Sunday, October 27, 2013

NYT says Modi can't lead country "effectively", apprehends fear among dissidents, minorities, marginalized

By Our Representative
In an editorial titled “Narendra Modi’s Rise in India”, the New York Times (October 26, 2013), which may create major ripples around Modi’s supporters, has said that the Gujarat CM and India’s Prime Ministerial aspirant cannot hope to lead a country effectively which has multiple religions, more than a dozen major languages and numerous ethnic groups and tribes. The editorial apprehends, Modi “inspires fear and antipathy among many of its people.” The editorial has been published in the US edition of the NYT's Saturday Review.
“In 2002, rioters in the western Indian state of Gujarat savagely killed nearly 1,000 people, most of whom were part of the Muslim minority. Now, barely a decade later, Narendra Modi, who was the chief minister of Gujarat at the time and still holds the office, is a leading candidate to become prime minister of India”, the editorial, written by the daily’s powerful editorial board, says.
“Modi, a star of India’s main opposition party, the Bharatiya Janata Party, would become prime minister if the party won enough seats in parliamentary elections next summer with support from its political allies. His rise to power is deeply troubling to many Indians, especially the country’s 138 million Muslims and its many other minorities. They worry he would exacerbate sectarian tensions that have subsided somewhat in the last decade”, it points out.
However, the editorial does not fail to notice “mismanagement” on the part of the Congress, which has been ruling India for the last one decade. It says, “Supporters of Modi argue that an investigation commissioned by India’s Supreme Court cleared him of wrongdoing in the riots. And they insist that Modi, who is widely admired by middle-class Indians for making Gujarat one of India’s fastest-growing states, can revive the economy, which has been weakened by a decade of mismanagement by the coalition government headed by the Indian National Congress Party.”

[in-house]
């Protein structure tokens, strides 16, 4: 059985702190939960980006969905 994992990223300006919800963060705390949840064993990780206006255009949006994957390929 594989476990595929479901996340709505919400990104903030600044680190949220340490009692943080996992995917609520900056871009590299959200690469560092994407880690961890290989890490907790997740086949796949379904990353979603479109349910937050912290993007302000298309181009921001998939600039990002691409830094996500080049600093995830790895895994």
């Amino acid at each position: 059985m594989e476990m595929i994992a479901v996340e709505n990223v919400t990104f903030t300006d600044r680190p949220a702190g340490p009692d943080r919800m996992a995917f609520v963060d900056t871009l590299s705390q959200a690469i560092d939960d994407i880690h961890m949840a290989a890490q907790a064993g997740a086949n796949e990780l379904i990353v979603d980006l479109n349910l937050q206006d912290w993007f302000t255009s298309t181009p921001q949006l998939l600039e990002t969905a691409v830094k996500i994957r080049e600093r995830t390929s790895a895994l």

It insists, “There is no question that the Congress Party has failed to capitalize on the economic growth of recent years to invest in infrastructure, education and public institutions like the judiciary. And instead of trying to revive itself with new ideas and leaders, it is likely to be led in the coming election by Rahul Gandhi, the inexperienced scion of the Nehru-Gandhi family.”
Even then, the editorial contends, “But Modi’s strident Hindu nationalism has fueled public outrage. When Reuters asked him earlier this year if he regretted the killings in 2002, he said, if ‘someone else is driving a car and we’re sitting behind, even then if a puppy comes under the wheel, will it be painful or not? Of course it is.’ That incendiary response created a political uproar and demands for an apology.”
It further says, “Modi has shown no ability to work with opposition parties or tolerate dissent. And he has already alienated political partners; this summer, an important regional party broke off its 17-year alliance with the BJP because it found Modi unacceptable.”
Coming to the so-called Gujarat model, the editorial says, “His economic record in Gujarat is not entirely admirable, either. Muslims in Gujarat, for instance, are much more likely to be poor than Muslims in India as a whole, even though the state has a lower poverty rate than the country.”
“India is a country with multiple religions, more than a dozen major languages and numerous ethnic groups and tribes. Modi cannot hope to lead it effectively if he inspires fear and antipathy among many of its people”, it concludes.

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